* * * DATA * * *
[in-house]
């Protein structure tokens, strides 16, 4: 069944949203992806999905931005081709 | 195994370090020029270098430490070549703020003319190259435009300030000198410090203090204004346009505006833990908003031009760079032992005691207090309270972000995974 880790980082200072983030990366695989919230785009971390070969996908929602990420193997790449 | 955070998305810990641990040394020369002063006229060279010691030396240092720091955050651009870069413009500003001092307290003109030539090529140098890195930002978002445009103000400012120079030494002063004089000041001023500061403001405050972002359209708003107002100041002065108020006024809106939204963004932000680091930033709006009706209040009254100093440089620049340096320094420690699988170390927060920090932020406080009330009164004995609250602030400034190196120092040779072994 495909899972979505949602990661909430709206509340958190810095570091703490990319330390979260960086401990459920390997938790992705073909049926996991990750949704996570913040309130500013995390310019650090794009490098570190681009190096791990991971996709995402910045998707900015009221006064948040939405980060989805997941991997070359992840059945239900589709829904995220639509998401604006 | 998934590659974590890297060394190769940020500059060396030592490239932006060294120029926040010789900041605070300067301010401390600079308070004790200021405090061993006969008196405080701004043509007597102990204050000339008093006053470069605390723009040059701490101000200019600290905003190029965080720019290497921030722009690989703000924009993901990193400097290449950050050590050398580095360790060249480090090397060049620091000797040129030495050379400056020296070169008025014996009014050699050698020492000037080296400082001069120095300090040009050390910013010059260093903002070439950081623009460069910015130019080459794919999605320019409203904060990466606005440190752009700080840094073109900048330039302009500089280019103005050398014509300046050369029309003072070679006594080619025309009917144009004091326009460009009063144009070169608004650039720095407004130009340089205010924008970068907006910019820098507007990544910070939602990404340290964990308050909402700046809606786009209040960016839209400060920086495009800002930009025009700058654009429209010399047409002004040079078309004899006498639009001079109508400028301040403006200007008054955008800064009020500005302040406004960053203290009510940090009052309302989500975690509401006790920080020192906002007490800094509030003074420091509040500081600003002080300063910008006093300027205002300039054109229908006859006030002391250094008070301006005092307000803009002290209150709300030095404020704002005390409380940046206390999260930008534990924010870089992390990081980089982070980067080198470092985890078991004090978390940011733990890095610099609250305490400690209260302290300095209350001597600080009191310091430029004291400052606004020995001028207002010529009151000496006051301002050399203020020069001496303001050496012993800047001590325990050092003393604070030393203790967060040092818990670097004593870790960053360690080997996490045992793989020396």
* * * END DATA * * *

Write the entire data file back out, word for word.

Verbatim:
[in-house]
């Protein structure tokens, strides 16, 4: 069944949203992806999905931005081709 | 195994370090020029270098430490070549703020003319190259435009300030000198410090203090204004346009505006833990908003031009760079032992005691207090309270972000995974 880790980082200072983030990366695989919230785009971390070969996908929602990420193997790449 | 955070998305810990641990040394020369002063006229060279010691030396240092720091955050651009870069413009500003001092307290003109030539090529140098890195930002978002445009103000400012120079030494002063004089000041001023500061403001405050972002359209708003107002100041002065108020006024809106939204963004932000680091930033709006009706209040009254100093440089620049340096320094420690699988170390927060920090932020406080009330009164004995609250602030400034190196120092040779072994 495909899972979505949602990661909430709206509340958190810095570091703490990319330390979260960086401990459920390997938790992705073909049926996991990750949704996570913040309130500013995390310019650090794009490098570190681009190096791990991971996709995402910045998707900015009221006064948040939405980060989805997941991997070359992840059945239900589709829904995220639509998401604006 | 998934590659974590890297060394190769940020500059060396030592490239932006060294120029926040010789900041605070300067301010401390600079308070004790200021405090061993006969008196405080701004043509007597102990204050000339008093006053470069605390723009040059701490101000200019600290905003190029965080720019290497921030722009690989703000924009993901990193400097290449950050050590050398580095360790060249480090090397060049620091000797040129030495050379400056020296070169008025014996009014050699050698020492000037080296400082001069120095300090040009050390910013010059260093903002070439950081623009460069910015130019080459794919999605320019409203904060990466606005440190752009700080840094073109900048330039302009500089280019103005050398014509300046050369029309003072070679006594080619025309009917144009004091326009460009009063144009070169608004650039720095407004130009340089205010924008970068907006910019820098507007990544910070939602990404340290964990308050909402700046809606786009209040960016839209400060920086495009800002930009025009700058654009429209010399047409002004040079078309004899006498639009001079109508400028301040403006200007008054955008800064009020500005302040406004960053203290009510940090009052309302989500975690509401006790920080020192906002007490800094509030003074420091509040500081600003002080300063910008006093300027205002300039054109229908006859006030002391250094008070301006005092307000803009002290209150709300030095404020704002005390409380940046206390999260930008534990924010870089992390990081980089982070980067080198470092985890078991004090978390940011733990890095610099609250305490400690209260302290300095209350001597600080009191310091430029004291400052606004020995001028207002010529009151000496006051301002050399203020020069001496303001050496012993800047001590325990050092003393604070030393203790967060040092818990670097004593870790960053360690080997996490045992793989020396």